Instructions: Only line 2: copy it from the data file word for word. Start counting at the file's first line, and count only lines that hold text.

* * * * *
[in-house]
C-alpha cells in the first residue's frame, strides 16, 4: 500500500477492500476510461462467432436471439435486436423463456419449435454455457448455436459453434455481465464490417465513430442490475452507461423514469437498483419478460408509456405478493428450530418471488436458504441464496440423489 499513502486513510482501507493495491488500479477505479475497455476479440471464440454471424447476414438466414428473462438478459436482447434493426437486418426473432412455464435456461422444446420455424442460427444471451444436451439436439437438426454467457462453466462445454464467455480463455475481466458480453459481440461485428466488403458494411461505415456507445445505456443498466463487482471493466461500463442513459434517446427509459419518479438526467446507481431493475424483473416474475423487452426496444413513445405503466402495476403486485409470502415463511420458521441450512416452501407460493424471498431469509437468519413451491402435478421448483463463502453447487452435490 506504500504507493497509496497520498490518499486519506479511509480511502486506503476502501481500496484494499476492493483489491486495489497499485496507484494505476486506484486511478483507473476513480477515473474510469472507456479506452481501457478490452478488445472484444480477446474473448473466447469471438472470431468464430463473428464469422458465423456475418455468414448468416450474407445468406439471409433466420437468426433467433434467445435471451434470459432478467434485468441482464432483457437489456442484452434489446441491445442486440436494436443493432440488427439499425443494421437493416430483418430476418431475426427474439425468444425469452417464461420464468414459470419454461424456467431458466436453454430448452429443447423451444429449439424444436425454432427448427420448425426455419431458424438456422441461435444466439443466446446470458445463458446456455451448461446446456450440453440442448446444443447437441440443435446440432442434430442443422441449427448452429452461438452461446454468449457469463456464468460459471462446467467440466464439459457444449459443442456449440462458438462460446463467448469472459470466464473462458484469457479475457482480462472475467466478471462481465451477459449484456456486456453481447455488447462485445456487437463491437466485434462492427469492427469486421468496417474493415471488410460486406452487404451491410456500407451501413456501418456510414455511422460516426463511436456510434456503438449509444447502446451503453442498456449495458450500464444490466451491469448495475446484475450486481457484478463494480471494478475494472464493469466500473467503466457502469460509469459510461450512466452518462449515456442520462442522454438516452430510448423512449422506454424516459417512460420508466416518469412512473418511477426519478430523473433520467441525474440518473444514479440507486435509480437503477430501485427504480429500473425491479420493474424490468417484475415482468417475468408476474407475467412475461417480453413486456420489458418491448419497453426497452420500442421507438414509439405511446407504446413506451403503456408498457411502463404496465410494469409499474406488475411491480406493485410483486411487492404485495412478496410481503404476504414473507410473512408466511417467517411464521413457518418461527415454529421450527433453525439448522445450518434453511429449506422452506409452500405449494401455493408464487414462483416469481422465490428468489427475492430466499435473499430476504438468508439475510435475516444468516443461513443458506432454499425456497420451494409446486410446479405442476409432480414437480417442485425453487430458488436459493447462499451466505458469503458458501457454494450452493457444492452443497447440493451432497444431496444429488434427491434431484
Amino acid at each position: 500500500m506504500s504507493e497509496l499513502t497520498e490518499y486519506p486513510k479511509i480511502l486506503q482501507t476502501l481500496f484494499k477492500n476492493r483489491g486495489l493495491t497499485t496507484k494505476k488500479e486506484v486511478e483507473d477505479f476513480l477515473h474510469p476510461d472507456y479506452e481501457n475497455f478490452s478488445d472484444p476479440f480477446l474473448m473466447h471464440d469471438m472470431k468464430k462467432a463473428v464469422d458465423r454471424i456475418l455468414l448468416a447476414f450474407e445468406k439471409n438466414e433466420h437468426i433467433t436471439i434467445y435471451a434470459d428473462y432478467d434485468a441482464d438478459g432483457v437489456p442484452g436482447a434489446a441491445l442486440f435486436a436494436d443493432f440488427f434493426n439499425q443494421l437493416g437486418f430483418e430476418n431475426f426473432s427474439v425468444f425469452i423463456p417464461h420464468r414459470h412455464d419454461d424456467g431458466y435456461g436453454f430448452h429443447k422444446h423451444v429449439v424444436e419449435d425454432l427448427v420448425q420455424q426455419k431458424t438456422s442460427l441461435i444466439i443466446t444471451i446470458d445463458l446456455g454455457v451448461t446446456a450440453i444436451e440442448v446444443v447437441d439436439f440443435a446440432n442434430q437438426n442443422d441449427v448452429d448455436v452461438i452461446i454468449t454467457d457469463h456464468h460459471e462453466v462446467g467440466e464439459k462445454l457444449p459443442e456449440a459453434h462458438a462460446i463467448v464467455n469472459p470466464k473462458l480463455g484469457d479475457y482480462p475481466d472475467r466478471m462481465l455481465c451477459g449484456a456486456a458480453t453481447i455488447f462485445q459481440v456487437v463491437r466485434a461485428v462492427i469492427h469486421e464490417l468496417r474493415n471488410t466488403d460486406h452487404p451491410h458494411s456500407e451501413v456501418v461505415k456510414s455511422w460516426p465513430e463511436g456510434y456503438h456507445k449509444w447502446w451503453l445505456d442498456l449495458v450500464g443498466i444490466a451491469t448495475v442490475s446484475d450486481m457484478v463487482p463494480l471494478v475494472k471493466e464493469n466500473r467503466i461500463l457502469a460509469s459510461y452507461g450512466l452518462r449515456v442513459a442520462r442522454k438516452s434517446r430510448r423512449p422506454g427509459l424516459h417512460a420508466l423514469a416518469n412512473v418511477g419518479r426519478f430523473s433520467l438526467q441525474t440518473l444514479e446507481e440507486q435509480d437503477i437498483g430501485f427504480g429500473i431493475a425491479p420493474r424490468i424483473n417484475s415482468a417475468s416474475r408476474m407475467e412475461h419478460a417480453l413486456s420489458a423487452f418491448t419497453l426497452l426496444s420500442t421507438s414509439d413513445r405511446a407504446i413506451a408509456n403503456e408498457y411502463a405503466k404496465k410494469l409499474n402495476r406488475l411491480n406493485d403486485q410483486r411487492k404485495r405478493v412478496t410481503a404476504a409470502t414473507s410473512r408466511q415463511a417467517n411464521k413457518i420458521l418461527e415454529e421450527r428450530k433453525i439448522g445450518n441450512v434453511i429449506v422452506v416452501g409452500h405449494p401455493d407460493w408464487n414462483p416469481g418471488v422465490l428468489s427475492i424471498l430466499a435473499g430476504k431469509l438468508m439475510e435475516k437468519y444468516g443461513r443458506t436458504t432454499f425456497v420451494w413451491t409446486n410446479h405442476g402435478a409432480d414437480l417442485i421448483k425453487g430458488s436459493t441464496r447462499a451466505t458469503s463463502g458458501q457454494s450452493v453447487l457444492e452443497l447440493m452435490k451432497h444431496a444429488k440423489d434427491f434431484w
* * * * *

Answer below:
C-alpha cells in the first residue's frame, strides 16, 4: 500500500477492500476510461462467432436471439435486436423463456419449435454455457448455436459453434455481465464490417465513430442490475452507461423514469437498483419478460408509456405478493428450530418471488436458504441464496440423489 499513502486513510482501507493495491488500479477505479475497455476479440471464440454471424447476414438466414428473462438478459436482447434493426437486418426473432412455464435456461422444446420455424442460427444471451444436451439436439437438426454467457462453466462445454464467455480463455475481466458480453459481440461485428466488403458494411461505415456507445445505456443498466463487482471493466461500463442513459434517446427509459419518479438526467446507481431493475424483473416474475423487452426496444413513445405503466402495476403486485409470502415463511420458521441450512416452501407460493424471498431469509437468519413451491402435478421448483463463502453447487452435490 506504500504507493497509496497520498490518499486519506479511509480511502486506503476502501481500496484494499476492493483489491486495489497499485496507484494505476486506484486511478483507473476513480477515473474510469472507456479506452481501457478490452478488445472484444480477446474473448473466447469471438472470431468464430463473428464469422458465423456475418455468414448468416450474407445468406439471409433466420437468426433467433434467445435471451434470459432478467434485468441482464432483457437489456442484452434489446441491445442486440436494436443493432440488427439499425443494421437493416430483418430476418431475426427474439425468444425469452417464461420464468414459470419454461424456467431458466436453454430448452429443447423451444429449439424444436425454432427448427420448425426455419431458424438456422441461435444466439443466446446470458445463458446456455451448461446446456450440453440442448446444443447437441440443435446440432442434430442443422441449427448452429452461438452461446454468449457469463456464468460459471462446467467440466464439459457444449459443442456449440462458438462460446463467448469472459470466464473462458484469457479475457482480462472475467466478471462481465451477459449484456456486456453481447455488447462485445456487437463491437466485434462492427469492427469486421468496417474493415471488410460486406452487404451491410456500407451501413456501418456510414455511422460516426463511436456510434456503438449509444447502446451503453442498456449495458450500464444490466451491469448495475446484475450486481457484478463494480471494478475494472464493469466500473467503466457502469460509469459510461450512466452518462449515456442520462442522454438516452430510448423512449422506454424516459417512460420508466416518469412512473418511477426519478430523473433520467441525474440518473444514479440507486435509480437503477430501485427504480429500473425491479420493474424490468417484475415482468417475468408476474407475467412475461417480453413486456420489458418491448419497453426497452420500442421507438414509439405511446407504446413506451403503456408498457411502463404496465410494469409499474406488475411491480406493485410483486411487492404485495412478496410481503404476504414473507410473512408466511417467517411464521413457518418461527415454529421450527433453525439448522445450518434453511429449506422452506409452500405449494401455493408464487414462483416469481422465490428468489427475492430466499435473499430476504438468508439475510435475516444468516443461513443458506432454499425456497420451494409446486410446479405442476409432480414437480417442485425453487430458488436459493447462499451466505458469503458458501457454494450452493457444492452443497447440493451432497444431496444429488434427491434431484